To be fair, this one was kind of forced on me. Not forced, but let’s stay strongly encouraged. Here in the city, you have to buy grocery bags, so if you don’t have your own, your bill goes up by 7 cents for every bag you take. I know, it sounds like nothing… but I grocery shop a lot. And it seems like a crazy additional expense for a terrible cause. How easy is it to keep reusable grocery bags in your trunk for when you need them? So easy. In fact, it’s so easy that I always stored mine in the trunk and had them with me every time I went to the store.. and I still didn’t use them. Embarrassing. Thankfully, those few extra pennies convinced me to do the right thing. You can grab these anywhere – grocery stores usually have their own. Trader Joes has a ton of fun packs of them, like a surprise package of different state-themes. Booths at festivals or fairs often gift them if you sign up for their newsletter, and any type of expo is a great place to collect these. If you want to buy a matching set, you can find a wide variety of options on Amazon. I like these ones.
I Started Using Bamboo Paper Towels
I’ll admit, this has probably been the hardest change for me. Mostly because my husband is not on board with this. He still loves his countertop paper towels, and I promised not to force my “hippie lifestyle” on him, so we have both of our rolls on the counter. It’s so much easier to grab his than mine. Mostly because mine aren’t all on the counter. These bamboo towels are reusable, and can be used for about 6 months. They get washed in the washer with the other towels and air-dried. They really do maintain their quality and soft texture. But they obviously can’t be put back on the roll. They’re folded into squares and set in a kitchen drawer. Isn’t it crazy how much a single extra step “inconveniences” us? It sounds silly, but I feel bothered by not being able to pull it off the roll. I’ve decided that it’s not a good enough reason to stop using them, because over all, they’re great. Their much more durable than traditional paper towels, and the cost is incredible in comparison. I know it will just be an adjustment, and before I know it, I’ll grow out of my laziness and into loving my paper towel drawer.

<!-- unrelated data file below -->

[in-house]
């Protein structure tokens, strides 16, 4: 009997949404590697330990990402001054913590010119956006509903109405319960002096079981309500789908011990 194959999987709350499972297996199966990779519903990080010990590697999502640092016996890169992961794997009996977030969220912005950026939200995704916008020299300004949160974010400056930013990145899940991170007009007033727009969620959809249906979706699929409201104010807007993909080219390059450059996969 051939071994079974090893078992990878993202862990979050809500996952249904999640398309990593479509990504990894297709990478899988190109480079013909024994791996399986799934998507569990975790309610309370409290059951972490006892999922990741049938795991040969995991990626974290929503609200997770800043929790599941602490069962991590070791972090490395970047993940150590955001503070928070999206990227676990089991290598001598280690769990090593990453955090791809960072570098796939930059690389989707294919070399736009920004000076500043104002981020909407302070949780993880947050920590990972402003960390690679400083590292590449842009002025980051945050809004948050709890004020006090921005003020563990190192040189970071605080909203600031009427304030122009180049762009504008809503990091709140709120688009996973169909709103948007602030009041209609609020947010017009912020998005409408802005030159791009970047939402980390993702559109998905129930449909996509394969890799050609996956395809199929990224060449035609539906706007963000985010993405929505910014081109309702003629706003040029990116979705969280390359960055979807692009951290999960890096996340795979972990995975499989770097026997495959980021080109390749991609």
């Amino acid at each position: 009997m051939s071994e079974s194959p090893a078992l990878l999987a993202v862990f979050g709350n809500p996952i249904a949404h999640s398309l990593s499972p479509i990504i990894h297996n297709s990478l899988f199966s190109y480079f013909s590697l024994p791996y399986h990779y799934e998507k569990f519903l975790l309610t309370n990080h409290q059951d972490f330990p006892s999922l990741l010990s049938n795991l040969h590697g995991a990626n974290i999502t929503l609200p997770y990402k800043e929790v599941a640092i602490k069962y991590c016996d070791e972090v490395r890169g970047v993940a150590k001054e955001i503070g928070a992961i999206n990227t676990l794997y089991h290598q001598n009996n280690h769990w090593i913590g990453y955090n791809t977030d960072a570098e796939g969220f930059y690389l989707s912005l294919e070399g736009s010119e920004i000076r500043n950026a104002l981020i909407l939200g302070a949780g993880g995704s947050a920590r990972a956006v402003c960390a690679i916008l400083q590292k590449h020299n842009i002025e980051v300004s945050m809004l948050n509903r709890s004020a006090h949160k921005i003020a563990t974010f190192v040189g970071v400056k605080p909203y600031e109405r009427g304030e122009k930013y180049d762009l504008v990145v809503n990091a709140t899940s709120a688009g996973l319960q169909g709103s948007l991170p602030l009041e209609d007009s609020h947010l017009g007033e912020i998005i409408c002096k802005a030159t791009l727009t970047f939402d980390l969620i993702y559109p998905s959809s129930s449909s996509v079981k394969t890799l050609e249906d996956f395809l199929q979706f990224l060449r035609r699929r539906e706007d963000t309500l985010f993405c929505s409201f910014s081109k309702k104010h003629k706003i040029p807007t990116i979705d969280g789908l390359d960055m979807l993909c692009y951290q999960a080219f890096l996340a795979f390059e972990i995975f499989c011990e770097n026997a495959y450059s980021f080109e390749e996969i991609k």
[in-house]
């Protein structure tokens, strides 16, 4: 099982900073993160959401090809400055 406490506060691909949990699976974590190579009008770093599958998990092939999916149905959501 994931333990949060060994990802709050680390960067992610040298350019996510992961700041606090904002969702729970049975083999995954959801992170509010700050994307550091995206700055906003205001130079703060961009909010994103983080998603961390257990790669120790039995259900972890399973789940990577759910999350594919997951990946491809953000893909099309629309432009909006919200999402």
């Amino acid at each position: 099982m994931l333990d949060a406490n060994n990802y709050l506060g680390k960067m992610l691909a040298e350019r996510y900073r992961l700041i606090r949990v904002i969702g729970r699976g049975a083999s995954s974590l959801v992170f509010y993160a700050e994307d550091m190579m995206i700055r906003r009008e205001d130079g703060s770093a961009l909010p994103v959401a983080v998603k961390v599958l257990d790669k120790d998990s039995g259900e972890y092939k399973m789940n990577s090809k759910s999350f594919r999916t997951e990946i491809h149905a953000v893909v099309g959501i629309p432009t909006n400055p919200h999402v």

I Started Using Freecycle
This is the newest addition to my routine, and it’s not only incredibly good for the planet, it’s good for humankind. If you haven’t heard of Freecycle, it’s a free (duh) website where you can both list your old goods and collect someone else’s. It’s all done locally, so it gives you a chance to connect with other people, find some awesome treasures, and help someone else in need of something instead of filling the world with waste. I live in a 5 unit building, on a street with a bunch of other homes. Our back alley is lined with dumpsters. And each time I go out there, I’m amazed at the amount of stuff that’s out there. Full stereo systems, boxes of clothes, furniture, lamps… Unless someone walks by and decides to collect it for themselves, those items will all go to a landfill, where they’ll sit, forever. Aside from the environmental irresponsibility, I think we so often forget how many people go without; how many struggle to make ends meet. Isn’t it sweet to think about that couch that doesn’t fit with your decor anymore being the perfect place for a new couple to put in their first apartment? I love the idea, and I’ve already used the site a few times. If you’re worried about stranger danger, you can always do a “porch pickup”, or schedule it for when someone else is home with you.
Hopefully these 5 changes I’ve shared inspire you to examine your own habits and take a look at the small actions you can take that will lead to a big impact (in a good way this time)!